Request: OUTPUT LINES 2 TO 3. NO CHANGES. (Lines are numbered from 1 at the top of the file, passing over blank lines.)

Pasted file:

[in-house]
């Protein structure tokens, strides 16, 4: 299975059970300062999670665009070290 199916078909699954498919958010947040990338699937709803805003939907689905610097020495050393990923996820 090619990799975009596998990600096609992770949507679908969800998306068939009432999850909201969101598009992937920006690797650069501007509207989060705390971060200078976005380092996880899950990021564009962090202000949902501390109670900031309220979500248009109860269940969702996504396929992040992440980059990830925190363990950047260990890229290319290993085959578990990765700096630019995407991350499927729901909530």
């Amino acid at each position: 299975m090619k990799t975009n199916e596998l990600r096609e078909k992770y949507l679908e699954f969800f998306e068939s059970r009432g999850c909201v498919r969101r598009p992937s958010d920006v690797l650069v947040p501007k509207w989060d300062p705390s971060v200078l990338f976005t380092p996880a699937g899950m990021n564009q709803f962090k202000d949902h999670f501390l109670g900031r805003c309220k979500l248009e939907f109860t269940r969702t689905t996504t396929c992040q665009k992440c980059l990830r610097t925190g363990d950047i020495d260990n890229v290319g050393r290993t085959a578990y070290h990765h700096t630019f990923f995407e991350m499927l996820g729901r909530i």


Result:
């Protein structure tokens, strides 16, 4: 299975059970300062999670665009070290 199916078909699954498919958010947040990338699937709803805003939907689905610097020495050393990923996820 090619990799975009596998990600096609992770949507679908969800998306068939009432999850909201969101598009992937920006690797650069501007509207989060705390971060200078976005380092996880899950990021564009962090202000949902501390109670900031309220979500248009109860269940969702996504396929992040992440980059990830925190363990950047260990890229290319290993085959578990990765700096630019995407991350499927729901909530």
């Amino acid at each position: 299975m090619k990799t975009n199916e596998l990600r096609e078909k992770y949507l679908e699954f969800f998306e068939s059970r009432g999850c909201v498919r969101r598009p992937s958010d920006v690797l650069v947040p501007k509207w989060d300062p705390s971060v200078l990338f976005t380092p996880a699937g899950m990021n564009q709803f962090k202000d949902h999670f501390l109670g900031r805003c309220k979500l248009e939907f109860t269940r969702t689905t996504t396929c992040q665009k992440c980059l990830r610097t925190g363990d950047i020495d260990n890229v290319g050393r290993t085959a578990y070290h990765h700096t630019f990923f995407e991350m499927l996820g729901r909530i």